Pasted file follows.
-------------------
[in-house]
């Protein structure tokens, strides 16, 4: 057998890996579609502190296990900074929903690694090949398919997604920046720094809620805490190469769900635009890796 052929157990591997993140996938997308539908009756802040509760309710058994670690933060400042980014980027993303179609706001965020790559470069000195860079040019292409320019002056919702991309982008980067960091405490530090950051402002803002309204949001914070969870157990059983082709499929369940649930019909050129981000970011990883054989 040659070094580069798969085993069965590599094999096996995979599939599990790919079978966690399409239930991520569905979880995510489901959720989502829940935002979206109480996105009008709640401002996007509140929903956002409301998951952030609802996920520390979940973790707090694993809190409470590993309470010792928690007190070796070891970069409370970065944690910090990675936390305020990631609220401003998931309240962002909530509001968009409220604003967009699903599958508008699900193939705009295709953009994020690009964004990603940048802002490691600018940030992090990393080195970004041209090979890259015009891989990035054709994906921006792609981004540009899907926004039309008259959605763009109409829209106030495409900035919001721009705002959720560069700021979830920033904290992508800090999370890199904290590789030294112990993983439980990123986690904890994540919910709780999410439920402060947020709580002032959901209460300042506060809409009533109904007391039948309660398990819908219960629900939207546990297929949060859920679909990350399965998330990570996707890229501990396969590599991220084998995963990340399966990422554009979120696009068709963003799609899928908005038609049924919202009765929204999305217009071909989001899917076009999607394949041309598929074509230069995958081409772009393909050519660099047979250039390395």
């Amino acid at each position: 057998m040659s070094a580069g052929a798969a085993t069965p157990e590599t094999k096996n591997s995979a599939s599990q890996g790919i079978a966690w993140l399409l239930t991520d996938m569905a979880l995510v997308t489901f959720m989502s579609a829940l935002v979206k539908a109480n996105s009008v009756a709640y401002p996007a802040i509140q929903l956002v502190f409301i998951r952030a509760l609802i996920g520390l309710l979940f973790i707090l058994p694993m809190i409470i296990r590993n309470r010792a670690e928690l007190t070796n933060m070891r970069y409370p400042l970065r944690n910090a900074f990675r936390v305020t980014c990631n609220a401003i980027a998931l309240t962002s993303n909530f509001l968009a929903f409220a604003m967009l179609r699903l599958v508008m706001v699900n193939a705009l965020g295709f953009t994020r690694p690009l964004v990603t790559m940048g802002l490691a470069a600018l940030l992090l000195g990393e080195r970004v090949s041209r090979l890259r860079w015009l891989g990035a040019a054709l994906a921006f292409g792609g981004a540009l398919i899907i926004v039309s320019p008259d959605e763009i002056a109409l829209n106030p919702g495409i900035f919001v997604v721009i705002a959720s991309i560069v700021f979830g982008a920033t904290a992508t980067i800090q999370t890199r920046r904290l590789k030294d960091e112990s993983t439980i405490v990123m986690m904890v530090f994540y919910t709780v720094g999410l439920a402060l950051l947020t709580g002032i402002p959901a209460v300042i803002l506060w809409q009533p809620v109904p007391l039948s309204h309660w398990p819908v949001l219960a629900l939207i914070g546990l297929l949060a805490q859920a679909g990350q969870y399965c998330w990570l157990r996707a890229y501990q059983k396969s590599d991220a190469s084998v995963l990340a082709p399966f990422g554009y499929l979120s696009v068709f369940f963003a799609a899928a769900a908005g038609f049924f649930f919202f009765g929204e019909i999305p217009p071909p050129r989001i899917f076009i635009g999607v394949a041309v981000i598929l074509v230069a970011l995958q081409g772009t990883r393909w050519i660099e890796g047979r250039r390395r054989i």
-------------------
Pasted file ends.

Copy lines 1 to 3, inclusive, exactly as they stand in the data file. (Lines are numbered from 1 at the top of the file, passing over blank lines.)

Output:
[in-house]
């Protein structure tokens, strides 16, 4: 057998890996579609502190296990900074929903690694090949398919997604920046720094809620805490190469769900635009890796 052929157990591997993140996938997308539908009756802040509760309710058994670690933060400042980014980027993303179609706001965020790559470069000195860079040019292409320019002056919702991309982008980067960091405490530090950051402002803002309204949001914070969870157990059983082709499929369940649930019909050129981000970011990883054989 040659070094580069798969085993069965590599094999096996995979599939599990790919079978966690399409239930991520569905979880995510489901959720989502829940935002979206109480996105009008709640401002996007509140929903956002409301998951952030609802996920520390979940973790707090694993809190409470590993309470010792928690007190070796070891970069409370970065944690910090990675936390305020990631609220401003998931309240962002909530509001968009409220604003967009699903599958508008699900193939705009295709953009994020690009964004990603940048802002490691600018940030992090990393080195970004041209090979890259015009891989990035054709994906921006792609981004540009899907926004039309008259959605763009109409829209106030495409900035919001721009705002959720560069700021979830920033904290992508800090999370890199904290590789030294112990993983439980990123986690904890994540919910709780999410439920402060947020709580002032959901209460300042506060809409009533109904007391039948309660398990819908219960629900939207546990297929949060859920679909990350399965998330990570996707890229501990396969590599991220084998995963990340399966990422554009979120696009068709963003799609899928908005038609049924919202009765929204999305217009071909989001899917076009999607394949041309598929074509230069995958081409772009393909050519660099047979250039390395």
């Amino acid at each position: 057998m040659s070094a580069g052929a798969a085993t069965p157990e590599t094999k096996n591997s995979a599939s599990q890996g790919i079978a966690w993140l399409l239930t991520d996938m569905a979880l995510v997308t489901f959720m989502s579609a829940l935002v979206k539908a109480n996105s009008v009756a709640y401002p996007a802040i509140q929903l956002v502190f409301i998951r952030a509760l609802i996920g520390l309710l979940f973790i707090l058994p694993m809190i409470i296990r590993n309470r010792a670690e928690l007190t070796n933060m070891r970069y409370p400042l970065r944690n910090a900074f990675r936390v305020t980014c990631n609220a401003i980027a998931l309240t962002s993303n909530f509001l968009a929903f409220a604003m967009l179609r699903l599958v508008m706001v699900n193939a705009l965020g295709f953009t994020r690694p690009l964004v990603t790559m940048g802002l490691a470069a600018l940030l992090l000195g990393e080195r970004v090949s041209r090979l890259r860079w015009l891989g990035a040019a054709l994906a921006f292409g792609g981004a540009l398919i899907i926004v039309s320019p008259d959605e763009i002056a109409l829209n106030p919702g495409i900035f919001v997604v721009i705002a959720s991309i560069v700021f979830g982008a920033t904290a992508t980067i800090q999370t890199r920046r904290l590789k030294d960091e112990s993983t439980i405490v990123m986690m904890v530090f994540y919910t709780v720094g999410l439920a402060l950051l947020t709580g002032i402002p959901a209460v300042i803002l506060w809409q009533p809620v109904p007391l039948s309204h309660w398990p819908v949001l219960a629900l939207i914070g546990l297929l949060a805490q859920a679909g990350q969870y399965c998330w990570l157990r996707a890229y501990q059983k396969s590599d991220a190469s084998v995963l990340a082709p399966f990422g554009y499929l979120s696009v068709f369940f963003a799609a899928a769900a908005g038609f049924f649930f919202f009765g929204e019909i999305p217009p071909p050129r989001i899917f076009i635009g999607v394949a041309v981000i598929l074509v230069a970011l995958q081409g772009t990883r393909w050519i660099e890796g047979r250039r390395r054989i």